David Closson, director of the Center for Biblical Worldview at the Family Research Council, told the Register that the prayer campaign came about after he heard from pastors and churches around the country asking about “how they can be praying and thinking more about this case that could overturn Roe.” He said he worked with the USCCB and the Alliance Defending Freedom to help facilitate a prayer campaign, as they were hearing from people about “the same desire, the same need to pray” as the Supreme Court took up a case that could overturn Roe and return regulation of abortion to the states.
Virtual Prayer to Change Hearts
Closson said that since an initial meeting in October, 17,000 people have signed up for alerts and monthly prayer calls on the campaign’s website. He described the themes for each monthly call, which focus on different parts of society that are involved in the decision or will be impacted by it. “The first month we prayed for the justices and their clerks,” he said. “The next month we prayed for women, and the next call we’re going to pray for men to step up as husbands and fathers.”
He said that for those on the calls, “one thing we all agree on is that God’s word says that all people, born and unborn, are made in his image and have inherent value and dignity. We believe that. And the second thing we all agree on is the importance of prayer ... that prayer is powerful, and it accomplishes something.”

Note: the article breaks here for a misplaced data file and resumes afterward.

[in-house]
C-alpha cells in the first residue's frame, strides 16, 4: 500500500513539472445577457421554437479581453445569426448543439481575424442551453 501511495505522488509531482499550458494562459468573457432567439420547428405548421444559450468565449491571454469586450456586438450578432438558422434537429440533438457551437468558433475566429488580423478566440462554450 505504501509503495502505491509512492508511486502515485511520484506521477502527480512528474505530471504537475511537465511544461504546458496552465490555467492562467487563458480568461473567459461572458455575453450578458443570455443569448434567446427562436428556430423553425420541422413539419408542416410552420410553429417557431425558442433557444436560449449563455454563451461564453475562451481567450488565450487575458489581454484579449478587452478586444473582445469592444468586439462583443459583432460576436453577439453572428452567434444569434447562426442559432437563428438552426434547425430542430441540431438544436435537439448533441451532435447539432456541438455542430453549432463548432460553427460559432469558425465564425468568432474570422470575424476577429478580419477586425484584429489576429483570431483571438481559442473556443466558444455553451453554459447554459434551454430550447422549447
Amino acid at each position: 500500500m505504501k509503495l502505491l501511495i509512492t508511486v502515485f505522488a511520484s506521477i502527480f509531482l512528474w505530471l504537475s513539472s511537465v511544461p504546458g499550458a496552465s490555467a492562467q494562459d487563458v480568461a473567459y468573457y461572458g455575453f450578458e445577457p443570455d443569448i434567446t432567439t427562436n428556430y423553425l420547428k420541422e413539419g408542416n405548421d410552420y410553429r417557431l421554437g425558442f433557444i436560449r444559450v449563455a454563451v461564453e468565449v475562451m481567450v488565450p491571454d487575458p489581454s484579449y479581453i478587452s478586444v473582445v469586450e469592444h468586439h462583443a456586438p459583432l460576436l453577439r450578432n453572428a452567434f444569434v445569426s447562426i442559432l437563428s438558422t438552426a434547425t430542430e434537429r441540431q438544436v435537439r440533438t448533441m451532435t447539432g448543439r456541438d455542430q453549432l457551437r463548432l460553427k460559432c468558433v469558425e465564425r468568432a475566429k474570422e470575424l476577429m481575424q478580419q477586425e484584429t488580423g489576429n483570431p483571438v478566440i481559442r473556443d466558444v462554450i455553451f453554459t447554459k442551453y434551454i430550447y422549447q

“Prayer ultimately is a means that God uses to connect our hearts to his heart and to align our wills with his will,” Greenway said. “As believers, our ultimate desires should be to glorify God in all that we do and to submit ourselves to his word and to his work, that righteousness, the truth and justice would pervade every element of society.” He said the campaign is asking God to “work in the hearts and minds and lives of those justices, to lead them to see the right decision needs to be made in this case and that we would see something that would help advance the cause of the unborn here in our country.”
Branzell emphasized that, for those involved, “there’s no hate in this. We don’t judge anyone. We are praying for the One who knit a heart together to change a heart, to convict hearts that this [abortion] is murder at its very root: It is stopping the heartbeat of another human being.
“We are praying for God to convict hearts, to change hearts, so that abortion would just become unthinkable, unimaginable — that there would be this aha moment of ‘Wait, what were we thinking?’”